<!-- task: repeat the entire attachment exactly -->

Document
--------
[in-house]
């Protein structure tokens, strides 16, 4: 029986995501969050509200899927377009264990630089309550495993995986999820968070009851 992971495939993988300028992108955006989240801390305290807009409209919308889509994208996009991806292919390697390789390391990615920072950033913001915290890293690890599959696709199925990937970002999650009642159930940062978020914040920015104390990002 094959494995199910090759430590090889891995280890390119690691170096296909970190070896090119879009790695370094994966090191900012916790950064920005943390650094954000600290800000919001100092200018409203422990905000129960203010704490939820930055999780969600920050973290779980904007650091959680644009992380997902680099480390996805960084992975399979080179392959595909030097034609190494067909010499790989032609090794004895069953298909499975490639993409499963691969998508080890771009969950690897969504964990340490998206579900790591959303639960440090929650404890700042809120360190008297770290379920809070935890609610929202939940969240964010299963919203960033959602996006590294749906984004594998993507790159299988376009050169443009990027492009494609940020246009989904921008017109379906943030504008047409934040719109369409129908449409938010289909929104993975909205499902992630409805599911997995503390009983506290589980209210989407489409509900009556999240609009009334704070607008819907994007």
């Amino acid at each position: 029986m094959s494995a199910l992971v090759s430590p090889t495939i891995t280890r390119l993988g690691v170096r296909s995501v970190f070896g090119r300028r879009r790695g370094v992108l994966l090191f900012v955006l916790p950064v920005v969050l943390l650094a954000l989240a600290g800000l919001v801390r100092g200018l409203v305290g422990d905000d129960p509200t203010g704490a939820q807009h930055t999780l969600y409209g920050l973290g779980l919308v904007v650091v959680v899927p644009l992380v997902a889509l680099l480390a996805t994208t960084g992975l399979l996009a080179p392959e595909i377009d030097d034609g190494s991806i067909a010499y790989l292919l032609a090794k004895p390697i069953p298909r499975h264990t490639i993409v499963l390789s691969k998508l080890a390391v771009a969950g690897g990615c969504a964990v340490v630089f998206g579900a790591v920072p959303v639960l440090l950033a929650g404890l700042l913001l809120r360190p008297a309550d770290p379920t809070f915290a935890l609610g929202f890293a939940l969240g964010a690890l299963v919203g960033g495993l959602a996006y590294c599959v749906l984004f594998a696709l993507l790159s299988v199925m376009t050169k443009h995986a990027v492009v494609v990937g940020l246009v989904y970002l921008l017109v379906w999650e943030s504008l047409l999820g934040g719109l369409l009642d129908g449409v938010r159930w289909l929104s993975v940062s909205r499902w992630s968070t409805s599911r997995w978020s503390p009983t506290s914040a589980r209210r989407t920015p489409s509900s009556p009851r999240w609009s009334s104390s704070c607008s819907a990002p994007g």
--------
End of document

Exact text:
[in-house]
């Protein structure tokens, strides 16, 4: 029986995501969050509200899927377009264990630089309550495993995986999820968070009851 992971495939993988300028992108955006989240801390305290807009409209919308889509994208996009991806292919390697390789390391990615920072950033913001915290890293690890599959696709199925990937970002999650009642159930940062978020914040920015104390990002 094959494995199910090759430590090889891995280890390119690691170096296909970190070896090119879009790695370094994966090191900012916790950064920005943390650094954000600290800000919001100092200018409203422990905000129960203010704490939820930055999780969600920050973290779980904007650091959680644009992380997902680099480390996805960084992975399979080179392959595909030097034609190494067909010499790989032609090794004895069953298909499975490639993409499963691969998508080890771009969950690897969504964990340490998206579900790591959303639960440090929650404890700042809120360190008297770290379920809070935890609610929202939940969240964010299963919203960033959602996006590294749906984004594998993507790159299988376009050169443009990027492009494609940020246009989904921008017109379906943030504008047409934040719109369409129908449409938010289909929104993975909205499902992630409805599911997995503390009983506290589980209210989407489409509900009556999240609009009334704070607008819907994007």
């Amino acid at each position: 029986m094959s494995a199910l992971v090759s430590p090889t495939i891995t280890r390119l993988g690691v170096r296909s995501v970190f070896g090119r300028r879009r790695g370094v992108l994966l090191f900012v955006l916790p950064v920005v969050l943390l650094a954000l989240a600290g800000l919001v801390r100092g200018l409203v305290g422990d905000d129960p509200t203010g704490a939820q807009h930055t999780l969600y409209g920050l973290g779980l919308v904007v650091v959680v899927p644009l992380v997902a889509l680099l480390a996805t994208t960084g992975l399979l996009a080179p392959e595909i377009d030097d034609g190494s991806i067909a010499y790989l292919l032609a090794k004895p390697i069953p298909r499975h264990t490639i993409v499963l390789s691969k998508l080890a390391v771009a969950g690897g990615c969504a964990v340490v630089f998206g579900a790591v920072p959303v639960l440090l950033a929650g404890l700042l913001l809120r360190p008297a309550d770290p379920t809070f915290a935890l609610g929202f890293a939940l969240g964010a690890l299963v919203g960033g495993l959602a996006y590294c599959v749906l984004f594998a696709l993507l790159s299988v199925m376009t050169k443009h995986a990027v492009v494609v990937g940020l246009v989904y970002l921008l017109v379906w999650e943030s504008l047409l999820g934040g719109l369409l009642d129908g449409v938010r159930w289909l929104s993975v940062s909205r499902w992630s968070t409805s599911r997995w978020s503390p009983t506290s914040a589980r209210r989407t920015p489409s509900s009556p009851r999240w609009s009334s104390s704070c607008s819907a990002p994007g």